Specifications and features
The addition of the new zoom certainly sets the RX10 III apart, as it also includes a subtle change to the body to accommodate the lens; however, in most other respects, the new model inherits features from the previous iterations. While they’re still impressive, the III effectively adopts the same 25-point contrast detection autofocus system, along with the same 2.36M-dot viewfinder and rear 3.0” 1.23m-dot tilting LCD panel. Nevertheless, given the emphasis these models have on video — the RX10 III can also take 4K/30p movie clips, and can capture HD 1080p at up to 960 fps — it’s hardly surprising.
Naturally enough, the RX10 III is bigger and heavier than its popular predecessor. It measures a still quite reasonable 5.2 x 3.7 x 5.0” / 132.5 x 94 x 127.4mm and weighs 1.53 lb. / 1051g (with battery and card). The Sony Cybershot DSC-RX10 III is available now at a price of around $1499 (USD).
- 20.1-Mpix 1”-type BSI CMOS sensor
- Bionz X image processor
- Zeiss 24-600mm equivalent f/2.4-4.0 zoom
- Optical mage stabilization
- 2.36m-dot OLED EVF
- 3.0” 1.23m-dot tilting LCD monitor
- UHD 4K at 30fps, Full HD 1080p video at up to 960 fps
- ISO 12800
- 14 fps shooting
- WiFi with NFC
Measurements: Excellent results
The new RX10 III achieved an overall DxOMark sensor score and rating of 70 points, tying with the Sony RX100 IV and RX10 II, as well as with the Canon PowerShot G7 X. Given the results, it appears to use the same or at least a related sensor. Like those models, it achieved a strong result for low ISO dynamic range at 12.6 EV, and unsurprisingly, very similar results for color depth and low light. Overall it performs very well for its class, but it’s always worth looking at the underlying results to appreciate the individual and sometimes subtle characteristics among the sensors, if any.
Sony Cybershot DSC-RX10 III vs. Sony Cyber-shot DSC-RX10 II vs. Sony Cyber-shot DSC-RX100 IV: Same sensor
Compared to its predecessor, the RX10 II, the new model achieves near-identical results, and that’s also the case with the Sony RX100 IV compact. In that respect it’s clear the sensor is the same or at least related, and it is the class-leading model. Of course, when we look at the underlying results in SNR and DR, all three models respond similarly — Sony evidently hasn’t done anything to tweak or differentiate their performance among these models, with the exception perhaps that the base ISO for the III is slightly lower than for previous iterations. However, that hasn’t resulted in any great gains in SNR or DR over its siblings. So while there haven’t been any advances, there haven’t been any concessions, either.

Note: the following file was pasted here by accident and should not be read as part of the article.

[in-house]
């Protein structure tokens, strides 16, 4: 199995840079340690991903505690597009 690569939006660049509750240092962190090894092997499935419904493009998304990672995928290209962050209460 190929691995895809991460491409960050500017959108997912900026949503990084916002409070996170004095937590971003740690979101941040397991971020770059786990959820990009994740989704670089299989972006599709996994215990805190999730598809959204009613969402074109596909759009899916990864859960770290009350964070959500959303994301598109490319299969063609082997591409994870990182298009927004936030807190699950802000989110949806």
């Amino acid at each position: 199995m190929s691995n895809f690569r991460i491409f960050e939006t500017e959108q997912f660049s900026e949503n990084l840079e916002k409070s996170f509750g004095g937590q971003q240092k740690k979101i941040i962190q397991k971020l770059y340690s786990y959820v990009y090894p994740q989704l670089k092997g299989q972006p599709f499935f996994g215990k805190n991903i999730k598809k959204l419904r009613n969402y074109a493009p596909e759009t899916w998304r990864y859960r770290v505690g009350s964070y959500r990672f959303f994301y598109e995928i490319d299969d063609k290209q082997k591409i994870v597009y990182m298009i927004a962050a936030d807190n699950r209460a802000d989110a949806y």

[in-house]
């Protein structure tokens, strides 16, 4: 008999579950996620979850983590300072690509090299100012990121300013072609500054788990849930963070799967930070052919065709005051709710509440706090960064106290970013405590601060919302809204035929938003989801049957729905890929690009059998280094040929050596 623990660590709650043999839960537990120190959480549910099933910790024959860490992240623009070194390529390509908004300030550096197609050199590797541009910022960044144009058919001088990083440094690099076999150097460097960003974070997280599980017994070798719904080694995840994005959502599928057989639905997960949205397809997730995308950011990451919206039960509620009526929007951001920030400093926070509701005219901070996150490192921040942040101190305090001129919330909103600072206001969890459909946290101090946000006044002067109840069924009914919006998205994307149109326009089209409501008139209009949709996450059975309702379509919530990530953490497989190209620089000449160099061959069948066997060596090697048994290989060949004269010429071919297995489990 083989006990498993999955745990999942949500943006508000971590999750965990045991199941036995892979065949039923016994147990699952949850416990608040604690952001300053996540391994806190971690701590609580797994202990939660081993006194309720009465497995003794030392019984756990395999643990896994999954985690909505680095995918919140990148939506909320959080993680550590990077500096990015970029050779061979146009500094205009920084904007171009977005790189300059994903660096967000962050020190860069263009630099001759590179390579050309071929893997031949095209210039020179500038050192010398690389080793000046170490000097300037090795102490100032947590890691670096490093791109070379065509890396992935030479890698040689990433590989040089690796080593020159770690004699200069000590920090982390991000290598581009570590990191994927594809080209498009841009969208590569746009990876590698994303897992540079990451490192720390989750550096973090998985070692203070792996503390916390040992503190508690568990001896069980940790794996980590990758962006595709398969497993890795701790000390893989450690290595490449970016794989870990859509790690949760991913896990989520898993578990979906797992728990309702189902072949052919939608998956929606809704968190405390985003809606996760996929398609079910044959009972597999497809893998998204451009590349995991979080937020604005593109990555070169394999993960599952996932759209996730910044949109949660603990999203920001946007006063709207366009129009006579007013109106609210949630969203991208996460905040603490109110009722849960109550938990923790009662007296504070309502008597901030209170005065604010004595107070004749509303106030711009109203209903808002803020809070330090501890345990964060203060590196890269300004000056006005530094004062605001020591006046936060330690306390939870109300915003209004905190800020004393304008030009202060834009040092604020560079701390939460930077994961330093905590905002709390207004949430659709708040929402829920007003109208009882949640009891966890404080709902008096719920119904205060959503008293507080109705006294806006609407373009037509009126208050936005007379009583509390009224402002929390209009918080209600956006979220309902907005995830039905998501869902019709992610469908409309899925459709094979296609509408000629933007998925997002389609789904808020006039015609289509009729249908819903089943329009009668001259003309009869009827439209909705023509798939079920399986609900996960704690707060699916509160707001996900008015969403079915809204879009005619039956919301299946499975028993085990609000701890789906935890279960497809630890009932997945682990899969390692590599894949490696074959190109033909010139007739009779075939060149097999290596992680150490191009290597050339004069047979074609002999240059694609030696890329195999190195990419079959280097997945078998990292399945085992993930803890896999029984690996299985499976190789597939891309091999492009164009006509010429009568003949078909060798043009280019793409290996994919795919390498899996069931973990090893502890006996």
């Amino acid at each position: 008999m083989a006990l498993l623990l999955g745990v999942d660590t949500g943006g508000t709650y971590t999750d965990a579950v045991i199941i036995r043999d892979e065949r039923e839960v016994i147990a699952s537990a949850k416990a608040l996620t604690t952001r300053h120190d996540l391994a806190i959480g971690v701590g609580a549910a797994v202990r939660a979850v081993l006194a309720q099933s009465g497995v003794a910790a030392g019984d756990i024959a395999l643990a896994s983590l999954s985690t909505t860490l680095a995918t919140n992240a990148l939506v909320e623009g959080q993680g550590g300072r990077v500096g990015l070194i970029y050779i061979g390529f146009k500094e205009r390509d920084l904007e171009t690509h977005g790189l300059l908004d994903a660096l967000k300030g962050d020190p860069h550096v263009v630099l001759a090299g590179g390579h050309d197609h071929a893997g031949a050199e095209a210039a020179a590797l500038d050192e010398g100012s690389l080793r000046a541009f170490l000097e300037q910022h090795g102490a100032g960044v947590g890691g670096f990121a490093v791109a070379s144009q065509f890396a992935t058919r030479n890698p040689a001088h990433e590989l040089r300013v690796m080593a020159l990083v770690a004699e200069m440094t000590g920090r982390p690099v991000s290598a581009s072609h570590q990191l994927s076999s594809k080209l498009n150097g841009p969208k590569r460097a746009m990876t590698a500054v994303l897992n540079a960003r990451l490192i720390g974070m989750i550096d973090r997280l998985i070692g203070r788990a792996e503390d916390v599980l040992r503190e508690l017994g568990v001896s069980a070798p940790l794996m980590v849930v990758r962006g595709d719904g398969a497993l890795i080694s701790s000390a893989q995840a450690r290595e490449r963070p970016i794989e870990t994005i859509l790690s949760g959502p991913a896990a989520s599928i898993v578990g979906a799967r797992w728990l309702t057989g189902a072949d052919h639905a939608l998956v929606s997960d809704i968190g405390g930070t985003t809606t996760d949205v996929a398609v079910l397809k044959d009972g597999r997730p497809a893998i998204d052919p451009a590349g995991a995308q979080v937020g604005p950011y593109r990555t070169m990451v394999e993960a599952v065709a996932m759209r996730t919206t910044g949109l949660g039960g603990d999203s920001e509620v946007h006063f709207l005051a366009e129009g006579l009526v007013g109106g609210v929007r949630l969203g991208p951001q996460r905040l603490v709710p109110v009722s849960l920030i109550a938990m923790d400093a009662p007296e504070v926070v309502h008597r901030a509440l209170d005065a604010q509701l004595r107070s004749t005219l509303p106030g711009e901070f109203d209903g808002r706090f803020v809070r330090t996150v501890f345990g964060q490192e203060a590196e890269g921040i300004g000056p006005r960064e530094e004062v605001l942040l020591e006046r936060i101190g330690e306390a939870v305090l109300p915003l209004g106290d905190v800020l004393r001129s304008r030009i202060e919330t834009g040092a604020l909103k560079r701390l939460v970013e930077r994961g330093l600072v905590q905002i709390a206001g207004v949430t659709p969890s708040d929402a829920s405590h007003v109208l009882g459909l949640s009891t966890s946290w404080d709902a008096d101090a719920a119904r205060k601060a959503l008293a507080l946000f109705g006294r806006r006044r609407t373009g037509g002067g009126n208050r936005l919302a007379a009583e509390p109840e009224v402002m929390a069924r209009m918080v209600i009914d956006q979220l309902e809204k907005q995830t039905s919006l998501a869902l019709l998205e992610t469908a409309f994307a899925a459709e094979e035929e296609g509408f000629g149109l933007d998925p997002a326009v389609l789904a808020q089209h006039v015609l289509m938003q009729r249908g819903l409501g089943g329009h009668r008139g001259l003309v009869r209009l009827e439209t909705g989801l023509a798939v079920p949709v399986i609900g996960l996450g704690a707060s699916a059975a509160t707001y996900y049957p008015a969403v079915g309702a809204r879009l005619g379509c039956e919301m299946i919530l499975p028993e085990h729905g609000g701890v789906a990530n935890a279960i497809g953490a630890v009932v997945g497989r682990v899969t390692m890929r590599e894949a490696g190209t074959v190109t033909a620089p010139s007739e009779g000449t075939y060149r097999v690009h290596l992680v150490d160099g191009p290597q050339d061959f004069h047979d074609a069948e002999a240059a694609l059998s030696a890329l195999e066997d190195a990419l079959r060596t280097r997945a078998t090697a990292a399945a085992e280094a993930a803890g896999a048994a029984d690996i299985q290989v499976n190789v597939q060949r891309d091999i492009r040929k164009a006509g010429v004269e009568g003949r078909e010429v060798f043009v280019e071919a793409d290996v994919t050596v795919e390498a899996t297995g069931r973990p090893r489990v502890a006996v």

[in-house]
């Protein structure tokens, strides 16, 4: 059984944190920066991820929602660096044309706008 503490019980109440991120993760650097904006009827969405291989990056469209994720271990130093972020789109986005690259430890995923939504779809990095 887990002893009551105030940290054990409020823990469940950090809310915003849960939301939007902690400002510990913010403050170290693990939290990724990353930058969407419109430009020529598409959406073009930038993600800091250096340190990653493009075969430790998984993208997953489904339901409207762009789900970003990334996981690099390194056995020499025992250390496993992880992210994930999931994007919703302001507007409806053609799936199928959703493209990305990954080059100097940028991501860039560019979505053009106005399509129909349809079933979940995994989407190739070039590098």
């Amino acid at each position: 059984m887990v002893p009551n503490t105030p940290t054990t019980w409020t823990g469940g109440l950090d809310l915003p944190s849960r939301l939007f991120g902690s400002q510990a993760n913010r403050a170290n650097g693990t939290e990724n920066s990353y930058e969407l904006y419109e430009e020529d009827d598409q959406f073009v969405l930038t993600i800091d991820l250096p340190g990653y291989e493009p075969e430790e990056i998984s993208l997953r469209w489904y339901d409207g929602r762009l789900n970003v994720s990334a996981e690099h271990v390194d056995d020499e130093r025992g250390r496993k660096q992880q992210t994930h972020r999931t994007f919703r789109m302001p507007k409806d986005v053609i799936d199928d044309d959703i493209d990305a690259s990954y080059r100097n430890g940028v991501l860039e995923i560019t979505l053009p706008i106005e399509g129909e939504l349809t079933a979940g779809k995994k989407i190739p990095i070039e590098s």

Sony Cybershot DSC-RX10 III vs. Canon PowerShot G3 X vs. Panasonic Lumix DMC-FZ1000: Class leader
The picture is slightly different against rivals using the same size 1”-type 20-Mpix sensor. The closest rival that the RX10 III has currently would be the Canon PowerShot G3 X. Like the Sony, it sports a 24-600mm equivalent zoom, but features a slower f/2.8-5.6 maximum aperture and lacks a built-in finder to help keep the size and weight down. The Panasonic Lumix DMC-FZ1000 is arguably targeting a slightly wider market than the Sony and features a less-ambitious 25-400mm equivalent zoom.
Against those two models, the sensor in the RX10 III is comfortably ahead in the ratings, and the new lower ISO might not have been some arbitrary improvement after all. When we drill down through the individual metrics, we can begin to see where the Sony sensor is stronger. Although there’s some slight SNR advantage at base, the sensor in the RX10 III has notably higher color sensitivity at ISO 400-800 than either the Canon or the Panasonic. The Sony also has improved dynamic range over the older Panasonic model throughout the range, but particularly at low ISOs. The sensor in the Canon fares better than the Panasonic in dynamic range, but even with its slightly higher measured base ISO (ISO 108) over the Sony (ISO 71), its dynamic range is restricted there by a small but measurable +0.3 EV.
At first glance, the RX10 III looks like a simple upgrade, but after a quick look at the specifications (and particularly those of the lens), it is so much more than that. While rivals are still scarce in this segment, the new Sony can be thought of as challenger to both the Canon PowerShot G3 X and the Panasonic Lumix DMC-FZ1000. The Sony offers the best features of both models, such as the high-ratio zoom, EVF, and 4K video capabilities, and marries those with the class-leading 1”-type BSI CMOS found on the RX10 II and RX100 IV. At $1500 or thereabouts, it’s not a casual purchase, but given the potential,s it is a tempting option when space and weight are restricted.